Board votes to table charter school study

Large crowd of parents and community members voice opposition to plan.

“I think more people were there to talk about the charter school than the guns,” said Matt Davis, a Springboro parent, noting the close to 500 people in attendance and a separate agenda item about arming teachers. “Based upon the crowd reaction, the residents have no interest in looking at this (charter school study).”

The board had proposed to enter into a study with The Callender Group, a consulting group based in Concord Twp. that specializes in charter schools, to see whether opening a conversion charter school would make sense academically and financially for Springboro Community City Schools.

Conversion charter schools are sponsored and overseen by traditional public school districts, but have charters and finances that are separate from that district. There are 59 in Ohio and two in the Dayton area.

Community members who spoke at Thursday’s meeting said they did not see a need for the conversion charter school study for multiple reasons, including: because the district already was excelling academically and they said this could fracture those efforts, because the board had not identified a demographic in need that this school would serve, and because the study would cost the district $15,000.

“We have a really good school down here and I don’t know why we need a charter school,” said Ron McKay, a Springboro parent. “I think some of these guys (on the board) are trying to justify it, but I think it would only take away from the resources we have in the district.”

Springboro has been rated “Excellent” or “Excellent with Distinction” by the Ohio Department of Education since the 2004-05 school year. In 2011, Springboro High School was named a National Blue Ribbon School for academic achievement.

“If you look at the (academic) data from Springboro schools and the data from charter schools, this makes no sense,” parent David Bowman added.

Springboro board member David Petroni presented the plan at a December board meeting, and voted to approve the study Thursday. He said he wanted to commission the study to investigate ways to provide more opportunities for Springboro students, and whether this conversion charter school could be a revenue source for the district.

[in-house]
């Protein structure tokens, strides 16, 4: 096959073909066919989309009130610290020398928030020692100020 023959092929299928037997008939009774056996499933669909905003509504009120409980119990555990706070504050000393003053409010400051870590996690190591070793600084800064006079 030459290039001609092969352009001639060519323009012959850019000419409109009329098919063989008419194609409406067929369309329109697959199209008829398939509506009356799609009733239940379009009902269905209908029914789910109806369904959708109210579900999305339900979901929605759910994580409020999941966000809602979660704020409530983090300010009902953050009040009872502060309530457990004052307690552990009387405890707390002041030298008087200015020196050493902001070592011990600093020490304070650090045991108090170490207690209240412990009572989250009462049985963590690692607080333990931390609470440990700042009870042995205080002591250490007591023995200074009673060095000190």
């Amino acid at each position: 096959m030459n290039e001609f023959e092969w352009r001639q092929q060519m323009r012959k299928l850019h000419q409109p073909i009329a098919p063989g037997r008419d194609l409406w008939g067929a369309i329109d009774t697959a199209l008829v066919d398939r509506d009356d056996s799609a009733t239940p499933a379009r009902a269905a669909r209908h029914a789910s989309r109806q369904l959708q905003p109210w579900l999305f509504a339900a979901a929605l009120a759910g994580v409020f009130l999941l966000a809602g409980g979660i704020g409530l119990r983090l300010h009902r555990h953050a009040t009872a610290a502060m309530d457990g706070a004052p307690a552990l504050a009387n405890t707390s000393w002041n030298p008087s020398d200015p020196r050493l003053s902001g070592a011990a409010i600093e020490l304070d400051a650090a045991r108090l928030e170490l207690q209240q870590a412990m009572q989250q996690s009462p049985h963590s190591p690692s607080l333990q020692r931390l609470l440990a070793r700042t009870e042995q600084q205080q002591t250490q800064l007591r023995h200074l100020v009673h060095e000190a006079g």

Board member Don Miller, who suggested that the item be tabled, said he did not think the district had an unmet need that could be addressed with a conversion charter school. Board President Kelly Kohls and board member Wendy Kull also voted to table the issue Thursday.

Miller, whose comments were met with applause, added that if the board really wanted to investigate all options, it should hire a neutral company or let the district’s central office staff ascertain the needs of the district and the ways to address those needs.

“I think we can always do better (academically), but we have a fabulous central office staff,” Miller said. “Let’s give these guys the opportunity to see what they can come up with.”

But Jim Rigano, the board’s vice president who voted against tabling the issue, said Friday that the study was always intended to determine options for the conversion charter school, not general options for addressing academic need. He said that’s why The Callender Group was identified.

“The idea is that we have a facility that would be available, and what could we do with that facility,” Rigano said. “We are looking specifically at the conversion charter school option. The only way it has a chance to be financially viable is to use the financial mechanism of the conversion charter school option.”

The facility that would be used to house the conversion charter school is the former Jonathan Wright Elementary School, which the district closed in 2009. The facility, at 40 Florence Drive, is currently being used as a community center/food bank and by Living Water Lutheran Church.

Rigano said he wasn’t sure Friday whether the study proposal had been killed or if it could be reconsidered with an adjustment to the language in the contract. He said that would be a matter of discussion among the board members.

According to state law, conversion charter schools have to be adopted by March 15 prior to the school year in which that school intends to open.

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